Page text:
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When writing last week’s journal, my main confusion at that point in time was the ambiguity that this course entails. Leading up to the weekend, however, after downloading the MikesBikes Software, I had my first attempt then realised that I had just found my one and only problem of the course. The value of 25 dollars had never seemed as great of a value to me as it did whilst using SoloMike. After multiple attempts, I was beginning to give up as the due date for our CVs was near; after all, I didn’t need to reach 25 dollars in order to pass the task. With a lot of thought, I realised that I definitely would not like anyone in my team to have that same mind set as I did while using SoloMike, therefore it would just be completely unfair, not to mention hypocritical, of me to impose this on the members in my team.

Finally making it past a shareholder value of 25 dollars, I relaxed a little knowing that I had overcome this particular issue, yet at all times the thought of being placed in a team with complete strangers, that I’d have to work with for the next 10 weeks, was at the back of my mind. I suppose my main concern there is only ever referring to them as my group, instead of a team. Katzenbach and Smith (1992) briefly mention the “threshold” that exists between a collection of people that work together towards something that is important to each of them (a group), and a small group of people who share common goals and all hold themselves mutually accountable for the outcomes (a team). The time it would take to cross this threshold is unknown and it is this thought that I find unsettling. After being assigned into our groups at Thursday’s lesson, my group (emphasis on this choice of words) and I had decided that the most important thing we can agree on is that we must hold ourselves mutually accountable for the results. Considering this agreement, it would appear as though we are already half way towards this threshold, optimistically thinking that is.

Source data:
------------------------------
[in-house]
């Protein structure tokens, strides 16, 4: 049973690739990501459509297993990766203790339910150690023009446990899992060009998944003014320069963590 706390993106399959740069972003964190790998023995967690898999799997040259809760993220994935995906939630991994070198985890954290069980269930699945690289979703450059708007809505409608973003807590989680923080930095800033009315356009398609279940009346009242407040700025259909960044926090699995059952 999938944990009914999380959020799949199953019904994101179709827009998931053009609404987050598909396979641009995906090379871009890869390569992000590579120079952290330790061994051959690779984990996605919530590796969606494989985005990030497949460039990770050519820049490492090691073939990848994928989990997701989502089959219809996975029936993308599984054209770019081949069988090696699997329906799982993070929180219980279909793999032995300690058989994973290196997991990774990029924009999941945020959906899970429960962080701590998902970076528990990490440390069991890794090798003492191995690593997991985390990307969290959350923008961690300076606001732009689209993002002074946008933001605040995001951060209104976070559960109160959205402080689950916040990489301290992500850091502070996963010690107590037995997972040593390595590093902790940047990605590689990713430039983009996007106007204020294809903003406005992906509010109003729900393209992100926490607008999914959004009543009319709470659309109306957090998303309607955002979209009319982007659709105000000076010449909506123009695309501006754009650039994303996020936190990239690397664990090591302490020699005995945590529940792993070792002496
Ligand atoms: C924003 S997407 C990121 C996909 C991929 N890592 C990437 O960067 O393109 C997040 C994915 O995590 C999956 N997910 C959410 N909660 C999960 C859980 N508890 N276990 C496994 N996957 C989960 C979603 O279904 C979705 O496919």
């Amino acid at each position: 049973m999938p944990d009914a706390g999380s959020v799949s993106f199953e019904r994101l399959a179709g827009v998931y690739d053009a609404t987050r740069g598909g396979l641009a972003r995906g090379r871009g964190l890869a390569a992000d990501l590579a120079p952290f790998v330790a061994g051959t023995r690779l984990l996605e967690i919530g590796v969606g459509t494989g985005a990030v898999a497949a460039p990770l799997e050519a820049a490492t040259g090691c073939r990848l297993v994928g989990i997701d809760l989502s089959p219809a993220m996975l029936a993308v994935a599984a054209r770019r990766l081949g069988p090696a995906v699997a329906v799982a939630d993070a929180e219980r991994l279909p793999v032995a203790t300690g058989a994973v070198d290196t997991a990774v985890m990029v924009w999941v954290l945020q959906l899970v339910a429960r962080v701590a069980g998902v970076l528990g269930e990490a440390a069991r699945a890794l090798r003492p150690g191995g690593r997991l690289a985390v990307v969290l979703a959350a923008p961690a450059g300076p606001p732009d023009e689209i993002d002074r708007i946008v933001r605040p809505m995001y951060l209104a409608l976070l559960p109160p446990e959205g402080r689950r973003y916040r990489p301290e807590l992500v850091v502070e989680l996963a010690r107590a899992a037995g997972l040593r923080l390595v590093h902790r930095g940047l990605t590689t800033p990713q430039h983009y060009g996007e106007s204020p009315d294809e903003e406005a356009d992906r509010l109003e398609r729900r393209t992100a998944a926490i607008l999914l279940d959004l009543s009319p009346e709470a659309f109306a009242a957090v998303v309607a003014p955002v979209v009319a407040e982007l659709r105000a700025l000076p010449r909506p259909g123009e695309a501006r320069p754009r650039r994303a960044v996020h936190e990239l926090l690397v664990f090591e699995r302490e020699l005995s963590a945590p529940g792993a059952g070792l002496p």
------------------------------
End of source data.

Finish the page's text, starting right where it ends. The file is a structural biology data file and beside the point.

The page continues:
Something that I thought would be worth taking note of was the fact that Katzenbach and Smith (1992) consider all the positives of working in teams and not much regard for the negatives. It’s been highlighted that the team level is the “critical building block” (Katzenbach & Smith, 1992) for productive and competitive businesses. This article accentuates the general impression that the concept of ‘teams’ has built which excludes the negative impacts of conflict between team members. In addition to this, this article seems to assume that every individual is better off working in teams and fails to acknowledge that some people feel more confident working on their own. Personally, I prefer relying only on myself when it comes to completing tasks and assignments as this is what I’m used to, and the stress of possibly letting a number of other people down is non existent. Despite this, I feel very confident with my team with only the first impression I had at Thursday’s class. I have high hopes of passing this threshold very soon in order to gain more confidence with working as a team (not a group) as opposed to working on my own.


Katzenbach, J. R. & Smith, D. K. (1992). Why teams matterMcKinsey Quarterly, (3), 3-27


  1. Had to be said. GREAT journal name. 

  2. This journal brings up some valid and interesting reflection on teams. I enjoyed the part in which the difference between 'groups' and 'teams' are highlighted and it is good news that your group seems to be committed to becoming a good team! The journal addresses the guidelines set by Daudlin (1996) and my only advise for next week being to utilize more of the readings to reinforce and improve your reflections.  It is written relatively well, with the only punctuation needed is a comma need in-between 'built' and 'which' for that sentence to make sense. It is well written and is overall a good journal entry. It also clearly has the best journal name/ title of this week so this would win an award if there was one for that..awesome work, keep improving for next week and good luck to you and your team.